Carla Maria Hartwig|
Carla Maria Hartwig of Seattle died on October 20, 2013, after surviving metastatic breast cancer for seven years, nine months and 20 days. If you have breast cancer or know someone who does, Carla wanted you to know that it is possible to beat the statistical odds and to live in the present with grace and control. She was originally diagnosed with breast cancer at age 35 when she had her first mammogram in August, 1998.
Carla was born on October 19, 1962, in Missoula Montana, where she attended grade and high school. After high school, she worked in Paris, France, as an aux pair while attending the Sorbonne. Her experiences in Paris led to fluency in French and a lifelong love of travel, museums, and high culture.
She obtained her BA from the University of Washington in Seattle, after spending her junior year abroad in Paris. She received a scholarship to the Ecole Polytechnique, a top university in Paris for graduate studies; later, she earned an MBA from Seattle University.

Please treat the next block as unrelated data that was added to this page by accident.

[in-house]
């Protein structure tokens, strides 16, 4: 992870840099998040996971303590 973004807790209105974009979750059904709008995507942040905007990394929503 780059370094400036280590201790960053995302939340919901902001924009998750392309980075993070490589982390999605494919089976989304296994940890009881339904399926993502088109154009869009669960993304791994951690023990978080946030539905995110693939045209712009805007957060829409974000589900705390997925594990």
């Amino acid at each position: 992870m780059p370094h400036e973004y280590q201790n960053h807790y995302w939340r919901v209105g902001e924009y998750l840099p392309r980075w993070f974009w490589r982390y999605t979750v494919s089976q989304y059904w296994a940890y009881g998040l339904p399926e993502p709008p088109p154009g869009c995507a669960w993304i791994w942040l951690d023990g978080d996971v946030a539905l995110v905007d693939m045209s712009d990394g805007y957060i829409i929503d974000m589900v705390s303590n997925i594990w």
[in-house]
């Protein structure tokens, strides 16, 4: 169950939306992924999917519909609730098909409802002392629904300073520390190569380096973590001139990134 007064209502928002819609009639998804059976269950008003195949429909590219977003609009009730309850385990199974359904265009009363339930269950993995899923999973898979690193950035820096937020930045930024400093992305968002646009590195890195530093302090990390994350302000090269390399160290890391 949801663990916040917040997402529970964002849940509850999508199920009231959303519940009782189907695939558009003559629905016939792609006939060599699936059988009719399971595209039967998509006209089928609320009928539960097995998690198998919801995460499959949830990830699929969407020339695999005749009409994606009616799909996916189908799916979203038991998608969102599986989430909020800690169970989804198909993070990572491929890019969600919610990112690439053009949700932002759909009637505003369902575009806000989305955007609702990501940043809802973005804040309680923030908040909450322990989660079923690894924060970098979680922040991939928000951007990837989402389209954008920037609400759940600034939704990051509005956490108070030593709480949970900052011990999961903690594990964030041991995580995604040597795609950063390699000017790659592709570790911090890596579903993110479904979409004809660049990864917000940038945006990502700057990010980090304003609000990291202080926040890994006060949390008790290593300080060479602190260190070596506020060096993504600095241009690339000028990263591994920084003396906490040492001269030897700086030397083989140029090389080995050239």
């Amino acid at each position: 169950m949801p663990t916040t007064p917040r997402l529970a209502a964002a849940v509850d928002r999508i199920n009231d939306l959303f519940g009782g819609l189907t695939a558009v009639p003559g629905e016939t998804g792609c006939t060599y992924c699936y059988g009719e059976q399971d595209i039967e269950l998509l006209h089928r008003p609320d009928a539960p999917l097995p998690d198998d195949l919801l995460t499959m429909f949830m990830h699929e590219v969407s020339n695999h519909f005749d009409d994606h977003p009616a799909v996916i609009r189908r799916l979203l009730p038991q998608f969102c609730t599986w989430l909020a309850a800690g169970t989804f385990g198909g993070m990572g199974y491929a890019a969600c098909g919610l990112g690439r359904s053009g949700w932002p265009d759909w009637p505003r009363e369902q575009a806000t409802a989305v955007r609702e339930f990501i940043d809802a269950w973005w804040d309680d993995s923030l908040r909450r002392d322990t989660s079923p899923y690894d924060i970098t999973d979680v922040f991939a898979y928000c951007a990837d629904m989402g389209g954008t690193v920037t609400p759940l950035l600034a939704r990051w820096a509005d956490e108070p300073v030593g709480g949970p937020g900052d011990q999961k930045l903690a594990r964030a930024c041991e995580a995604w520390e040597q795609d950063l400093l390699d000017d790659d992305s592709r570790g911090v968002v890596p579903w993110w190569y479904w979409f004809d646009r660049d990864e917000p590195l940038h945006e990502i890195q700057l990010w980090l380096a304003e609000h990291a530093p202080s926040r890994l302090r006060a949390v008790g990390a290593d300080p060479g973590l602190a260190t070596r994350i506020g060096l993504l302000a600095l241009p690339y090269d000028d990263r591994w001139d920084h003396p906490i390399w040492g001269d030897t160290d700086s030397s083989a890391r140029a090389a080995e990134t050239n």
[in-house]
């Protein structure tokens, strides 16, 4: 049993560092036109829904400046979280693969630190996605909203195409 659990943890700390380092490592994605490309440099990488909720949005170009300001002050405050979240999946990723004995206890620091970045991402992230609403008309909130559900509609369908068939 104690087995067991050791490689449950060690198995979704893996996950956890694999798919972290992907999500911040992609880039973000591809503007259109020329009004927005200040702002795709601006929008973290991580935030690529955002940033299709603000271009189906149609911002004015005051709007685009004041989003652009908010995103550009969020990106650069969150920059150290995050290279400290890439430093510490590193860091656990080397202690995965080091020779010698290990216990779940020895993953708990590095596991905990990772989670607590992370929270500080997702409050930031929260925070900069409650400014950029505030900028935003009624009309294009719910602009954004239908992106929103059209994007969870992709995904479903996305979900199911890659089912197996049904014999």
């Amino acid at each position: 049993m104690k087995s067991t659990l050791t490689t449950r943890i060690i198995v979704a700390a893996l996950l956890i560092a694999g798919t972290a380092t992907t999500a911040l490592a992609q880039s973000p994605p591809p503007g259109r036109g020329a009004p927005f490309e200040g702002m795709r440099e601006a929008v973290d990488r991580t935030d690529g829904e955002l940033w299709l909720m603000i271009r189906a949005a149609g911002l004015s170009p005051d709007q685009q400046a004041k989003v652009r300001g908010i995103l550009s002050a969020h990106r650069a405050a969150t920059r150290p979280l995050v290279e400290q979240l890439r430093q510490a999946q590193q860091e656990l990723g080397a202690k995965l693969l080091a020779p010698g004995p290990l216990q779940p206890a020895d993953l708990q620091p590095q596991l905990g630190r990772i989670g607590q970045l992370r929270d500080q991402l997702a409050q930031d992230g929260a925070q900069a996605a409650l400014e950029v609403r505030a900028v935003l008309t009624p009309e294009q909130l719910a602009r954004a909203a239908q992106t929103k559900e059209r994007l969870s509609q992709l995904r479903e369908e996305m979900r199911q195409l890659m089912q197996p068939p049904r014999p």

Carla worked in Seattle for several tech companies, including NeoTech and WRQ Software. As her cancer progressed, she finally retired from project management at Microsoft in 2009. She traveled to many exotic destinations including the Galapagos, Turkey, Russia, Japan and Eastern Europe.
Carla was blessed with a great circle of friends, who loved and treasured her for her generosity and for her doting interest in their small children. They enjoyed many social outings together, both in Montana, Seattle and Vancouver, as well as North Carolina and Australia.
She is survived by dear friends and by her two sisters, Monica Jenicek Lyall (husband Greg Lyall) of Anchorage, Alaska; and Cynthia Hartwig (husband Tom Booster) of Seattle. She was a doting "ant" to her niece and nephew, Madeleine and Nick Booster.
Carla credited much of her survival and strength to her 15-year partnership with "The Wizard," Dr. Henry Kaplan, one of Seattle's finest and most humane oncology physicians. Any life remembrances should go to the Kaplan Cancer Research Fund to further Dr. Kaplan's ongoing cancer studies at Swedish Medical Center.
Carla was a lifelong recycler, evidenced by her participation in Green Burial as well as the national Organ Donor donation program. She would have been thrilled to know that her corneas will give sight to two people and other eye parts will aid four more.
At her request, no service will be held. She'd love it if you ate a piece of cherry pie in memoriam.
Published in The Seattle Times on Oct. 27, 2013